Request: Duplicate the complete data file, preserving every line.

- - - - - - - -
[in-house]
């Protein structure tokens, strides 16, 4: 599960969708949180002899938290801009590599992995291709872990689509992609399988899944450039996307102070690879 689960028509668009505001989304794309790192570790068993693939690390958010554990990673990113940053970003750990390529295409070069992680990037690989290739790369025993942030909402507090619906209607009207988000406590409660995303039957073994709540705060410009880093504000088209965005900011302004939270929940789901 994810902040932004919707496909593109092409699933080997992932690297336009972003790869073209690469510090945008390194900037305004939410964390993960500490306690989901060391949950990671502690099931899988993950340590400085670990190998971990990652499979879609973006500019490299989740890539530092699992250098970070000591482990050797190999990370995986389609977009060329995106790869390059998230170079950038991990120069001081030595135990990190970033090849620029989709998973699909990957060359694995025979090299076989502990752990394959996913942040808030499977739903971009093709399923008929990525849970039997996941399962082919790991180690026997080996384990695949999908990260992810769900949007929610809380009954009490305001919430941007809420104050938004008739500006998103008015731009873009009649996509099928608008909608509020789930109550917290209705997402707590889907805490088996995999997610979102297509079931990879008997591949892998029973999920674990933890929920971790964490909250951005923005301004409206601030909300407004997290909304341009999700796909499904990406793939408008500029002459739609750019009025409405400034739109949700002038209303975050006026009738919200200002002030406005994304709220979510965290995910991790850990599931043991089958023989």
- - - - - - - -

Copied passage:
[in-house]
């Protein structure tokens, strides 16, 4: 599960969708949180002899938290801009590599992995291709872990689509992609399988899944450039996307102070690879 689960028509668009505001989304794309790192570790068993693939690390958010554990990673990113940053970003750990390529295409070069992680990037690989290739790369025993942030909402507090619906209607009207988000406590409660995303039957073994709540705060410009880093504000088209965005900011302004939270929940789901 994810902040932004919707496909593109092409699933080997992932690297336009972003790869073209690469510090945008390194900037305004939410964390993960500490306690989901060391949950990671502690099931899988993950340590400085670990190998971990990652499979879609973006500019490299989740890539530092699992250098970070000591482990050797190999990370995986389609977009060329995106790869390059998230170079950038991990120069001081030595135990990190970033090849620029989709998973699909990957060359694995025979090299076989502990752990394959996913942040808030499977739903971009093709399923008929990525849970039997996941399962082919790991180690026997080996384990695949999908990260992810769900949007929610809380009954009490305001919430941007809420104050938004008739500006998103008015731009873009009649996509099928608008909608509020789930109550917290209705997402707590889907805490088996995999997610979102297509079931990879008997591949892998029973999920674990933890929920971790964490909250951005923005301004409206601030909300407004997290909304341009999700796909499904990406793939408008500029002459739609750019009025409405400034739109949700002038209303975050006026009738919200200002002030406005994304709220979510965290995910991790850990599931043991089958023989």